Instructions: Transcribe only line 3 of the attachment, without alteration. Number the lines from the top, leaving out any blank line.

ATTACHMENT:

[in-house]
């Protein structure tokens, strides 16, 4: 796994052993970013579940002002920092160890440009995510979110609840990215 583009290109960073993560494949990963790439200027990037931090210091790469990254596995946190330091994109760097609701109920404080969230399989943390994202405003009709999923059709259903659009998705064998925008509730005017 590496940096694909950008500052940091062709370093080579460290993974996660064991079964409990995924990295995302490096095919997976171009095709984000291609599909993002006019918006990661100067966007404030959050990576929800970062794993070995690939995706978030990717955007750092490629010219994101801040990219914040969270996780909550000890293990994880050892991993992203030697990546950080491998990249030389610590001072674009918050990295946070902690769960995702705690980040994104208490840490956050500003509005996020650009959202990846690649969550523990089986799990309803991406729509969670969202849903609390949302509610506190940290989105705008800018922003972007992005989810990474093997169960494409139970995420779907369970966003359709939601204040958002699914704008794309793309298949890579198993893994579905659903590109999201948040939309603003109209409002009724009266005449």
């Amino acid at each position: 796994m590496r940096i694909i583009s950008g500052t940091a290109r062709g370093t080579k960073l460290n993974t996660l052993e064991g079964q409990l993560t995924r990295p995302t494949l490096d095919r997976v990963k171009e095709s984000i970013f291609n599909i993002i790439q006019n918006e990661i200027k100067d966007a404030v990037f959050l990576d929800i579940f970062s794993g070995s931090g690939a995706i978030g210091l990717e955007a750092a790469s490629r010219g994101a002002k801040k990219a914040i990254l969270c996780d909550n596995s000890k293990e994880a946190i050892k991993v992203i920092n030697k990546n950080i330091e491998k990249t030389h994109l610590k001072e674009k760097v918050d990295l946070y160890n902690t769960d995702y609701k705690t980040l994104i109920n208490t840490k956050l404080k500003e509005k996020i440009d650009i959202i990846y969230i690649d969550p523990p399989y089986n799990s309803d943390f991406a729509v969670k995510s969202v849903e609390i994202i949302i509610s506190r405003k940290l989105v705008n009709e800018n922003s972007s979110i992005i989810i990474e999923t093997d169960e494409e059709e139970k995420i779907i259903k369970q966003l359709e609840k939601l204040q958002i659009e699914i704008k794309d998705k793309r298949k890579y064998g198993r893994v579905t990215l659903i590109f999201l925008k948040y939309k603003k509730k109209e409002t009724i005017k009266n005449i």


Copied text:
């Amino acid at each position: 796994m590496r940096i694909i583009s950008g500052t940091a290109r062709g370093t080579k960073l460290n993974t996660l052993e064991g079964q409990l993560t995924r990295p995302t494949l490096d095919r997976v990963k171009e095709s984000i970013f291609n599909i993002i790439q006019n918006e990661i200027k100067d966007a404030v990037f959050l990576d929800i579940f970062s794993g070995s931090g690939a995706i978030g210091l990717e955007a750092a790469s490629r010219g994101a002002k801040k990219a914040i990254l969270c996780d909550n596995s000890k293990e994880a946190i050892k991993v992203i920092n030697k990546n950080i330091e491998k990249t030389h994109l610590k001072e674009k760097v918050d990295l946070y160890n902690t769960d995702y609701k705690t980040l994104i109920n208490t840490k956050l404080k500003e509005k996020i440009d650009i959202i990846y969230i690649d969550p523990p399989y089986n799990s309803d943390f991406a729509v969670k995510s969202v849903e609390i994202i949302i509610s506190r405003k940290l989105v705008n009709e800018n922003s972007s979110i992005i989810i990474e999923t093997d169960e494409e059709e139970k995420i779907i259903k369970q966003l359709e609840k939601l204040q958002i659009e699914i704008k794309d998705k793309r298949k890579y064998g198993r893994v579905t990215l659903i590109f999201l925008k948040y939309k603003k509730k109209e409002t009724i005017k009266n005449i």